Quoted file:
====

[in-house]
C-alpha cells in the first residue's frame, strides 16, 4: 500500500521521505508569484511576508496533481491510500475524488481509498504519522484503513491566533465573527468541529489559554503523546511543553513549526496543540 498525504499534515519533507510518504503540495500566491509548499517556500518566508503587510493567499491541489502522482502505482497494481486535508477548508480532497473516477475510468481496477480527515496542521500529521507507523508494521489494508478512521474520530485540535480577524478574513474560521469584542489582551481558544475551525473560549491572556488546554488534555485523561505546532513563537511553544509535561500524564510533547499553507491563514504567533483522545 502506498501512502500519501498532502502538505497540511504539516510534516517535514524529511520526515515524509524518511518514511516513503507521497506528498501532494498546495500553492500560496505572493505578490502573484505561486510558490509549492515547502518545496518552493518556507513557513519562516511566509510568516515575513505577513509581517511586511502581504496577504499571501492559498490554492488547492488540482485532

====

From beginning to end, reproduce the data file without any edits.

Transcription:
[in-house]
C-alpha cells in the first residue's frame, strides 16, 4: 500500500521521505508569484511576508496533481491510500475524488481509498504519522484503513491566533465573527468541529489559554503523546511543553513549526496543540 498525504499534515519533507510518504503540495500566491509548499517556500518566508503587510493567499491541489502522482502505482497494481486535508477548508480532497473516477475510468481496477480527515496542521500529521507507523508494521489494508478512521474520530485540535480577524478574513474560521469584542489582551481558544475551525473560549491572556488546554488534555485523561505546532513563537511553544509535561500524564510533547499553507491563514504567533483522545 502506498501512502500519501498532502502538505497540511504539516510534516517535514524529511520526515515524509524518511518514511516513503507521497506528498501532494498546495500553492500560496505572493505578490502573484505561486510558490509549492515547502518545496518552493518556507513557513519562516511566509510568516515575513505577513509581517511586511502581504496577504499571501492559498490554492488547492488540482485532